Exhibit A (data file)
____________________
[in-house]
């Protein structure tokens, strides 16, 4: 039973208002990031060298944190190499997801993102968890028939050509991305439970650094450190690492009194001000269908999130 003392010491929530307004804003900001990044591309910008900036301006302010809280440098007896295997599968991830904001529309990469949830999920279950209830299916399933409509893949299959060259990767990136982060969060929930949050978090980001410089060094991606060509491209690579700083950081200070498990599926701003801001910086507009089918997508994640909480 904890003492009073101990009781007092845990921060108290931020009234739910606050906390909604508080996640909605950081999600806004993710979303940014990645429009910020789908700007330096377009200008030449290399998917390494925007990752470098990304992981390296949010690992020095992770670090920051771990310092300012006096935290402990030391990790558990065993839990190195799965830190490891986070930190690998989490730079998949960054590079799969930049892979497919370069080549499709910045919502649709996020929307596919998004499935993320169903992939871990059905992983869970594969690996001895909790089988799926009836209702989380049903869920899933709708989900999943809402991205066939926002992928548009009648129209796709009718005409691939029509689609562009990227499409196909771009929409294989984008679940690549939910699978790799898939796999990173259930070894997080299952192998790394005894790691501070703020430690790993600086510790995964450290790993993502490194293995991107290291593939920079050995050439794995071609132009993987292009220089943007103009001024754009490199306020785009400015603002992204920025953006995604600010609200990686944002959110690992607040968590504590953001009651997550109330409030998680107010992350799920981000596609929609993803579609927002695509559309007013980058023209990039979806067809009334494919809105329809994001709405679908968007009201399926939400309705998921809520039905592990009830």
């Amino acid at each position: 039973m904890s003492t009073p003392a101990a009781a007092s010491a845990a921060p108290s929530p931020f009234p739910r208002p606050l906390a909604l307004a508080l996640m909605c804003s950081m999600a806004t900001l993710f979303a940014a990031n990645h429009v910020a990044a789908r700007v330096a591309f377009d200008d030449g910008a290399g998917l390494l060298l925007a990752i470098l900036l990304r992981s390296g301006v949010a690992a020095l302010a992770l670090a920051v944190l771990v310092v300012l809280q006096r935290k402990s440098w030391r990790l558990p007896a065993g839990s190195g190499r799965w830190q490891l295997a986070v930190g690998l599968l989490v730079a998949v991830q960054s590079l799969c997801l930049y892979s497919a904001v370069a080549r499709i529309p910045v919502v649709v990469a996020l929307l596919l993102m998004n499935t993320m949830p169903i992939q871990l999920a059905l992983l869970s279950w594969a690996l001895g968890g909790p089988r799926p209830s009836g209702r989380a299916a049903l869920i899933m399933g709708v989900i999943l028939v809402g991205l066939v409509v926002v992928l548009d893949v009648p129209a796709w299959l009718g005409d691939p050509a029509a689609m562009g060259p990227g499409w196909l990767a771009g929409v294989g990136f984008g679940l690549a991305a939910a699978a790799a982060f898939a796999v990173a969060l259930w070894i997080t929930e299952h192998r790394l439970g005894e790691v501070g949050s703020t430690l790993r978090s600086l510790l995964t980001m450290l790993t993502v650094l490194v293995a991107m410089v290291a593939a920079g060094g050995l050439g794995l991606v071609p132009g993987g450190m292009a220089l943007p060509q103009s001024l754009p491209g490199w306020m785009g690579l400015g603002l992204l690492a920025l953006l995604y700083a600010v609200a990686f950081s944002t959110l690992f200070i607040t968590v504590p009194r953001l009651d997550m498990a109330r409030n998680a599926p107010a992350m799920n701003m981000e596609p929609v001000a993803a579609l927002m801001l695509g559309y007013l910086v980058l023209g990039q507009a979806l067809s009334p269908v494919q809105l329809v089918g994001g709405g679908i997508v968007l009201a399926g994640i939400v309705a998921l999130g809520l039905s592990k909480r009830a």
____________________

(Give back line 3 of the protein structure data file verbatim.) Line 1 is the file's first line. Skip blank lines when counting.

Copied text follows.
């Amino acid at each position: 039973m904890s003492t009073p003392a101990a009781a007092s010491a845990a921060p108290s929530p931020f009234p739910r208002p606050l906390a909604l307004a508080l996640m909605c804003s950081m999600a806004t900001l993710f979303a940014a990031n990645h429009v910020a990044a789908r700007v330096a591309f377009d200008d030449g910008a290399g998917l390494l060298l925007a990752i470098l900036l990304r992981s390296g301006v949010a690992a020095l302010a992770l670090a920051v944190l771990v310092v300012l809280q006096r935290k402990s440098w030391r990790l558990p007896a065993g839990s190195g190499r799965w830190q490891l295997a986070v930190g690998l599968l989490v730079a998949v991830q960054s590079l799969c997801l930049y892979s497919a904001v370069a080549r499709i529309p910045v919502v649709v990469a996020l929307l596919l993102m998004n499935t993320m949830p169903i992939q871990l999920a059905l992983l869970s279950w594969a690996l001895g968890g909790p089988r799926p209830s009836g209702r989380a299916a049903l869920i899933m399933g709708v989900i999943l028939v809402g991205l066939v409509v926002v992928l548009d893949v009648p129209a796709w299959l009718g005409d691939p050509a029509a689609m562009g060259p990227g499409w196909l990767a771009g929409v294989g990136f984008g679940l690549a991305a939910a699978a790799a982060f898939a796999v990173a969060l259930w070894i997080t929930e299952h192998r790394l439970g005894e790691v501070g949050s703020t430690l790993r978090s600086l510790l995964t980001m450290l790993t993502v650094l490194v293995a991107m410089v290291a593939a920079g060094g050995l050439g794995l991606v071609p132009g993987g450190m292009a220089l943007p060509q103009s001024l754009p491209g490199w306020m785009g690579l400015g603002l992204l690492a920025l953006l995604y700083a600010v609200a990686f950081s944002t959110l690992f200070i607040t968590v504590p009194r953001l009651d997550m498990a109330r409030n998680a599926p107010a992350m799920n701003m981000e596609p929609v001000a993803a579609l927002m801001l695509g559309y007013l910086v980058l023209g990039q507009a979806l067809s009334p269908v494919q809105l329809v089918g994001g709405g679908i997508v968007l009201a399926g994640i939400v309705a998921l999130g809520l039905s592990k909480r009830a």